SMARTTYS DOCUMENTS – How the Ministry of Finance, Ministry of Transport, Accountant General and Bank of Ghana breached the Constitution and the Law, just to pay Smarttys.

SMARTTYS DOCUMENTS – How the Ministry of Finance, Ministry of Transport, Accountant General and Bank of Ghana breached the Constitution and the Law, just to pay Smarttys.

Note the following from the attached pictures:

1. 6th August 2015 – Ministry of Transport issued the Payment Voucher, which showed that Smarttys was to be paid from the “Consolidated-Annual Budget Funding Amount- ABFA.” Those specific funds had been allocated to the “Ghana Railway Development Authority” for “Railway Infrastructure Development,” specifically for “Construction-Western Corridor Rail Project activities;”

2. 11th August 2015 – SWIFT transfer from Bank of Ghana into Smarttys’ account;


3. 13th August 2015 – Controller and Accountant General wrote to the Bank of Ghana to authorise the transfer of the money to pay Smarttys from a Ministry of Transport Sub-Account into a “Special Operations Account” for the purpose of the payment.


What is wrong with these? Follow us:

First, watch the dates: the SWIFT transfer of the funds to Smarttys appears to have been done BEFORE the Accountant General authorised transfer of funds for the purpose of the payment. How was that possible?

Second, and even more seriously, according to section 61 of the Petroleum Revenue Management Act 2011 (Act 815), the Annual Budget Funding Amount (ABFA) is monies taken from our petroleum revenue for spending as part of the budget. By section 19, the ABFA is transferred into the Consolidated Fund, and under section 21, the ABFA is considered part of the nation budget, and its use and expenditure are subject to the same budgetary processes laid down by law to ensure efficient allocation, responsible use, and effective monitoring of expenditure. Thus the primary budgetary process, laid down by Article 178 of the Constitution, applies to the ABFA. That article expressly forbids withdrawing money from the Consolidated Fund, except for expenditure charged on that Fund by the Constitution or authorised by Parliament. Public funds, not in the Consolidated or Contingency Fund, can only be withdrawn as “authorised by or under the authority of an Act of Parliament.” We are certain that the Smarttys transaction had no Article 178 parliamentary authorisation.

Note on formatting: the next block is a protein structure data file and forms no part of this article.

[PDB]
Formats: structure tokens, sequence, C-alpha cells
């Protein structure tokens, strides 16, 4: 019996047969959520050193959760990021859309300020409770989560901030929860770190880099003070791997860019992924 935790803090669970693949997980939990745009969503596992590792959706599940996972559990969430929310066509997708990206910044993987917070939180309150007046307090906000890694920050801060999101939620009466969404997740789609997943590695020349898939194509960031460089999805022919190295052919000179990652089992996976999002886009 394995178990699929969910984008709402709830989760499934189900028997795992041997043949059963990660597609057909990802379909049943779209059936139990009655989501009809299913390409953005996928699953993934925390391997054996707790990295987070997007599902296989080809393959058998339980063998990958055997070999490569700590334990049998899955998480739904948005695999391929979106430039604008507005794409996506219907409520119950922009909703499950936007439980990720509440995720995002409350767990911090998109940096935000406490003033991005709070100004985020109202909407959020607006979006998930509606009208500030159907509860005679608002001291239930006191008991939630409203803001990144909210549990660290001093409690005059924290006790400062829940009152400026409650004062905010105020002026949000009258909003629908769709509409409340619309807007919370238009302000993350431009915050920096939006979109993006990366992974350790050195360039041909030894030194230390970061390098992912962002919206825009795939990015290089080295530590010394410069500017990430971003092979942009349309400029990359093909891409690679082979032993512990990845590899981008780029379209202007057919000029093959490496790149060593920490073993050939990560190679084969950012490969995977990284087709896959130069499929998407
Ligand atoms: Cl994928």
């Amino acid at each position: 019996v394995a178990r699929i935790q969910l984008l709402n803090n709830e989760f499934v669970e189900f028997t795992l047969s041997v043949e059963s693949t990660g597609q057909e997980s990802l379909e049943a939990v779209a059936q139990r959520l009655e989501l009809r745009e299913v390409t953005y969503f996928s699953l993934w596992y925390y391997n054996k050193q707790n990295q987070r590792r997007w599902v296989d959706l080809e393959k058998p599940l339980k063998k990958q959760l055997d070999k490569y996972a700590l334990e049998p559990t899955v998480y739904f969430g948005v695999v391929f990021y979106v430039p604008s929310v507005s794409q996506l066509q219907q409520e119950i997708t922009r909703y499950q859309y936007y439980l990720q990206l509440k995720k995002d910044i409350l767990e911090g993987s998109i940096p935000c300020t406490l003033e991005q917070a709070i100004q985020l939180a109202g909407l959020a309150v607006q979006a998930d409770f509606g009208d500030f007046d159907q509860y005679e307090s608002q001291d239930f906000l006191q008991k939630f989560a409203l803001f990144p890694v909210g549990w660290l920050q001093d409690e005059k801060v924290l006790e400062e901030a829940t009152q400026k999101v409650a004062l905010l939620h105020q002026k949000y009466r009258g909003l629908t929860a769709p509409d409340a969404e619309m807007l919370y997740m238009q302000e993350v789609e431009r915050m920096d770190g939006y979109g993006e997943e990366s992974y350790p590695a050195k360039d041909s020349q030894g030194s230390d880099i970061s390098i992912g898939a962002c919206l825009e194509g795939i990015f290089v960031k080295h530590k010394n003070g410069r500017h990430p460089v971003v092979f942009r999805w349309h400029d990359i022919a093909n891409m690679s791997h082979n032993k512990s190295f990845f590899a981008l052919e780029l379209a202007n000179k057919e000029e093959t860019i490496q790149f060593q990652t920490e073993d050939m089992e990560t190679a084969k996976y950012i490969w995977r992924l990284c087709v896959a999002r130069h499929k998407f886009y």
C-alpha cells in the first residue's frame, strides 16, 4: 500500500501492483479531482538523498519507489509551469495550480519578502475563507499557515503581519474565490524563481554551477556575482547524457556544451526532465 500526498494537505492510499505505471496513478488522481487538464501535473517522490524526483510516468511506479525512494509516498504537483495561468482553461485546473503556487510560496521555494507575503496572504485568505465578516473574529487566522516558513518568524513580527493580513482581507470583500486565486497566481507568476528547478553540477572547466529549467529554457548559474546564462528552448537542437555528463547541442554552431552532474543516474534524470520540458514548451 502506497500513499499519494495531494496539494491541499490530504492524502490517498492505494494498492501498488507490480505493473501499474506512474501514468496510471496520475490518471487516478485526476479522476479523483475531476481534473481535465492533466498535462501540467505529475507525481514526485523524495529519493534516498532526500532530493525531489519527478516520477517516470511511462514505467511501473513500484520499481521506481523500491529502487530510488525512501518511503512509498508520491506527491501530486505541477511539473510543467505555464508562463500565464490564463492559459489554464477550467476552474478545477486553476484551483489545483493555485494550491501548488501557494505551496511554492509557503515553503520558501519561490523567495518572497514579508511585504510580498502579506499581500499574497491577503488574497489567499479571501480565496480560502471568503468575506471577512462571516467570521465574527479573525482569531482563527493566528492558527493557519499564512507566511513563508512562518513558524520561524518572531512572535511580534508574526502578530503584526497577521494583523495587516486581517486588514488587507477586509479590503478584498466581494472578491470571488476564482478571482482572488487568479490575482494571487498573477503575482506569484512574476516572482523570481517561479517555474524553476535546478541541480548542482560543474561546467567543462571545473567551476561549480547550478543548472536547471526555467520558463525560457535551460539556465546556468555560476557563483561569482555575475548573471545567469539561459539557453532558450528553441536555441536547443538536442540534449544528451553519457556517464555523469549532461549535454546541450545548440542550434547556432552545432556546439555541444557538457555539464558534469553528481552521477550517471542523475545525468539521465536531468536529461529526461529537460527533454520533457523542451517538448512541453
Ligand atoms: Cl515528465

What these mean is that our oil monies from the ABFA and allocated by Parliament for the Western Corridor railway project could not be simply reversed, withdrawn and used to pay Smarttys without parliamentary approval.

Third, if, as suggested by the documents, the budgeted funds not been simply earmarked for the railway infrastructure development project, but had already been placed in the account of the Ghana Railway Development Authority (a body established by law with a board of directors and as a corporate entity with perpetual succession) those monies could not have been simply transferred by the collaborative action of the Ministry for Transport, Accountant General and the Bank of Ghana, without the approval of the board of the Ghana Railway Development Authority. If this is the case, we are yet to see such an approval.

Why would critical gatekeepers of our monies engage in such blatant breaches of the Constitution and the law, simply to pay Smarttys for putting the images of the president and his predecessors on buses?